“If I had only one hour to save the world, I would spend fifty-five minutes defining the problem, and only five minutes finding the solution.” –Albert Einstein
The quote mentioned above is very interesting. Although, it doesn’t mean that one should spend nearly ninety percent of the time defining the problem, the real intention of the above quote is to highlight the importance of defining the problem. In the world of Big Data and Data Analytics, volume and velocity of data are increasing very rapidly. In order to find the right trends or to extract meaningful information from the vast pool of data, it is very important to define the problem an organization or individual is trying to solve with that data.
Are we solving the right problem?
There is no golden rule or formula to define the problem correctly every single time. However, there are a number of approaches, which can be used to identify and define the problem. Define challenge(s) faced at the atomic level. In order to reach to the atomic or root level of each of the challenges, answer these key questions:
- Is it an old problem?
- What was done earlier to solve the problem?
- Is the problem impacting or impacted by any other problem?
- Is it SOLVABLE?
- Is the problem urgent or important or both? Identify the appropriate quadrant for the problem:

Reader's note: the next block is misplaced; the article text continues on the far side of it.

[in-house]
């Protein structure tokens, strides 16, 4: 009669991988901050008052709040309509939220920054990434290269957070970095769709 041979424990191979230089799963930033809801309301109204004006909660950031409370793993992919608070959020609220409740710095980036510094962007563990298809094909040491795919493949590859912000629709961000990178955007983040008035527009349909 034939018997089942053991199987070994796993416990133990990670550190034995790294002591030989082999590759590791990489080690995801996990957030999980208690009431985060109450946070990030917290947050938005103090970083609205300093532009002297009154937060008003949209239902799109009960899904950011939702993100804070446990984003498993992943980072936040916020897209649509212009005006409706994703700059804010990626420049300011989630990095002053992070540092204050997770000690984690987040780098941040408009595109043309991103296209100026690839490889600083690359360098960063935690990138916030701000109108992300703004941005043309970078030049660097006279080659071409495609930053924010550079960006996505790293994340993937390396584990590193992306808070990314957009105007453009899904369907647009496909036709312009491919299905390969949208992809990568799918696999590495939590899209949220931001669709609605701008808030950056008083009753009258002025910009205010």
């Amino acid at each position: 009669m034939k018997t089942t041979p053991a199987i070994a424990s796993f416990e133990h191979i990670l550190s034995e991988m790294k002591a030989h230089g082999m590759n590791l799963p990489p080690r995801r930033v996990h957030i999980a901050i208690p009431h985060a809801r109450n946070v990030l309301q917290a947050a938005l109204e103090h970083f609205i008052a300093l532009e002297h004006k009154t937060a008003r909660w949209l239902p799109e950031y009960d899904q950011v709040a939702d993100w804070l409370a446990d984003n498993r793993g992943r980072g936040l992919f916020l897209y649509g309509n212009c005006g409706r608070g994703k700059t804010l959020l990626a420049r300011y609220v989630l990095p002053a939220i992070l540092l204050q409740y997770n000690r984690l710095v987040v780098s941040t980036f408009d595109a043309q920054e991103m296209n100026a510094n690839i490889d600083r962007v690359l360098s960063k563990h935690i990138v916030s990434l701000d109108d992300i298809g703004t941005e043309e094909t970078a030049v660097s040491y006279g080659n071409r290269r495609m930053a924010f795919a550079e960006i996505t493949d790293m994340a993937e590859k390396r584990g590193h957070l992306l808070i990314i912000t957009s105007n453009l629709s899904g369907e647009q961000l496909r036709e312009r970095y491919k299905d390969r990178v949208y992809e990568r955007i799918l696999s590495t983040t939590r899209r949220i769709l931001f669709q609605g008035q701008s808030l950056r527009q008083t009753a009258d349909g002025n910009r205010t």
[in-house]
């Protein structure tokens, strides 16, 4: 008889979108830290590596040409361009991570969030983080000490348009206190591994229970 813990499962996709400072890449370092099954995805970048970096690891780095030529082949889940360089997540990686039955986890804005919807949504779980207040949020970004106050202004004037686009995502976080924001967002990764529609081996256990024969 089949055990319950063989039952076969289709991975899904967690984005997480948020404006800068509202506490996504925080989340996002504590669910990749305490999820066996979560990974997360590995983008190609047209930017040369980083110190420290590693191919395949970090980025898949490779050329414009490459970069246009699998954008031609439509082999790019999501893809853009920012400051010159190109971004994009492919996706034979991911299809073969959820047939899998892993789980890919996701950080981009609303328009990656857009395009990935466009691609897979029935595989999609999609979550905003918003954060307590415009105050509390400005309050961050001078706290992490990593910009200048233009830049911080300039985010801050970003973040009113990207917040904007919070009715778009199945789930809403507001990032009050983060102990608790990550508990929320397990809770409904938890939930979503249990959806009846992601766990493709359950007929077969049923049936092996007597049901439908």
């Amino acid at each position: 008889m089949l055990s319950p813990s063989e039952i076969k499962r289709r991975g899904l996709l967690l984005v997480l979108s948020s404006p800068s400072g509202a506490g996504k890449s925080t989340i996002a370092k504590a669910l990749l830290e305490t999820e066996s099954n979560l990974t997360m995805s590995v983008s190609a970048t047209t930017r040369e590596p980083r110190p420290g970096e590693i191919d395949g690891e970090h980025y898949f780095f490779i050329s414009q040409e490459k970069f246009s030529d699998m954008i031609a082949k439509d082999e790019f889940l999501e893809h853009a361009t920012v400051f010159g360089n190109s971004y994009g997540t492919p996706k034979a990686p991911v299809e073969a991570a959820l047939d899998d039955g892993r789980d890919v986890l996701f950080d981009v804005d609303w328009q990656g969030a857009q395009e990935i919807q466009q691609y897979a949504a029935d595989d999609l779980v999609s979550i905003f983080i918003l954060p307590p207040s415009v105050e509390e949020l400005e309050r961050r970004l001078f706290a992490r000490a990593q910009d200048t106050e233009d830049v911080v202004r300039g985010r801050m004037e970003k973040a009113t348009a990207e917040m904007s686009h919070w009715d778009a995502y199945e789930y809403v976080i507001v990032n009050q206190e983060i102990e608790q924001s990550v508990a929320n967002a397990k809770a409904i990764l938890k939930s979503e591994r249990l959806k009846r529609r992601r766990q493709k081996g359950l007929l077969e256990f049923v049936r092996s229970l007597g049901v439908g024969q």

As understandable from the above matrix, if a problem is important and urgent then it can be considered as a critical problem. Identifying, defining and solving critical problems could lead to immediate and effective gains for an organization.
Over the past few years organizations have increased their IT budget, especially for data analysis. As we all know, Technology is a support service in any organization and it helps improve efficiency and margins. Defining the problem correctly not only helps in analyzing the data appropriately but also makes a significant difference in terms of dollar value by focusing technology and analytics in the right direction. On the other side, if a problem is not defined correctly or if the technology team is focusing on incorrect problem, it could lead to increased expenses at the cost of opportunity lost to competitors.